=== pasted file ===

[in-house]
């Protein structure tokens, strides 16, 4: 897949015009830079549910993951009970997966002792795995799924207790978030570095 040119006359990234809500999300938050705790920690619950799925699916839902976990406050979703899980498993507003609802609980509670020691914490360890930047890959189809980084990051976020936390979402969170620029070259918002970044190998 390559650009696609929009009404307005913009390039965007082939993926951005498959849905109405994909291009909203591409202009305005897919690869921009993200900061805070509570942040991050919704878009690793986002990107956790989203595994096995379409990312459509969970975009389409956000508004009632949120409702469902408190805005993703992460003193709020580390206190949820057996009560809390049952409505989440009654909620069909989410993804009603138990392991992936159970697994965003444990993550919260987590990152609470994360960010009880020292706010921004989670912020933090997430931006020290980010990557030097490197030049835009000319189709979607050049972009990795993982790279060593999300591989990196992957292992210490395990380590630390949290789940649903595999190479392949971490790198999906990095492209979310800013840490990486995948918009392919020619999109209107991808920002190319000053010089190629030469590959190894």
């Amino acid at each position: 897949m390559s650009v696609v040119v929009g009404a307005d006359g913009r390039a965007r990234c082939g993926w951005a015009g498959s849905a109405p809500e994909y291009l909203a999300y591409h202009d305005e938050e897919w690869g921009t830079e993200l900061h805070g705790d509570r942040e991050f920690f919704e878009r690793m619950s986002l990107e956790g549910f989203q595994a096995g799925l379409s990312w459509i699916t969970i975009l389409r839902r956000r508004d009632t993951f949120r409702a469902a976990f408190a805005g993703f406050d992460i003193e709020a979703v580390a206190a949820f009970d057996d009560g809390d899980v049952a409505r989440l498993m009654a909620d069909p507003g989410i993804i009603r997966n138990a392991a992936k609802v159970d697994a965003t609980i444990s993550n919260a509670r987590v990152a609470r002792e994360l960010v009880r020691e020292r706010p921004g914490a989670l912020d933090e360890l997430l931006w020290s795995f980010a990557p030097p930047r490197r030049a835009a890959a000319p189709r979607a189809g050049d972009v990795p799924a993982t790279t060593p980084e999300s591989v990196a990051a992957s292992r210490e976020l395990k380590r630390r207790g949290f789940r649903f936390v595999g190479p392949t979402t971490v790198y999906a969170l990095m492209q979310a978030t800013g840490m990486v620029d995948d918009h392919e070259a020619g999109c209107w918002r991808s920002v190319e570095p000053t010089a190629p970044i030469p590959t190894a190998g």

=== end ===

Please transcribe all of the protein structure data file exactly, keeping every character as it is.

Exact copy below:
[in-house]
């Protein structure tokens, strides 16, 4: 897949015009830079549910993951009970997966002792795995799924207790978030570095 040119006359990234809500999300938050705790920690619950799925699916839902976990406050979703899980498993507003609802609980509670020691914490360890930047890959189809980084990051976020936390979402969170620029070259918002970044190998 390559650009696609929009009404307005913009390039965007082939993926951005498959849905109405994909291009909203591409202009305005897919690869921009993200900061805070509570942040991050919704878009690793986002990107956790989203595994096995379409990312459509969970975009389409956000508004009632949120409702469902408190805005993703992460003193709020580390206190949820057996009560809390049952409505989440009654909620069909989410993804009603138990392991992936159970697994965003444990993550919260987590990152609470994360960010009880020292706010921004989670912020933090997430931006020290980010990557030097490197030049835009000319189709979607050049972009990795993982790279060593999300591989990196992957292992210490395990380590630390949290789940649903595999190479392949971490790198999906990095492209979310800013840490990486995948918009392919020619999109209107991808920002190319000053010089190629030469590959190894």
């Amino acid at each position: 897949m390559s650009v696609v040119v929009g009404a307005d006359g913009r390039a965007r990234c082939g993926w951005a015009g498959s849905a109405p809500e994909y291009l909203a999300y591409h202009d305005e938050e897919w690869g921009t830079e993200l900061h805070g705790d509570r942040e991050f920690f919704e878009r690793m619950s986002l990107e956790g549910f989203q595994a096995g799925l379409s990312w459509i699916t969970i975009l389409r839902r956000r508004d009632t993951f949120r409702a469902a976990f408190a805005g993703f406050d992460i003193e709020a979703v580390a206190a949820f009970d057996d009560g809390d899980v049952a409505r989440l498993m009654a909620d069909p507003g989410i993804i009603r997966n138990a392991a992936k609802v159970d697994a965003t609980i444990s993550n919260a509670r987590v990152a609470r002792e994360l960010v009880r020691e020292r706010p921004g914490a989670l912020d933090e360890l997430l931006w020290s795995f980010a990557p030097p930047r490197r030049a835009a890959a000319p189709r979607a189809g050049d972009v990795p799924a993982t790279t060593p980084e999300s591989v990196a990051a992957s292992r210490e976020l395990k380590r630390r207790g949290f789940r649903f936390v595999g190479p392949t979402t971490v790198y999906a969170l990095m492209q979310a978030t800013g840490m990486v620029d995948d918009h392919e070259a020619g999109c209107w918002r991808s920002v190319e570095p000053t010089a190629p970044i030469p590959t190894a190998g």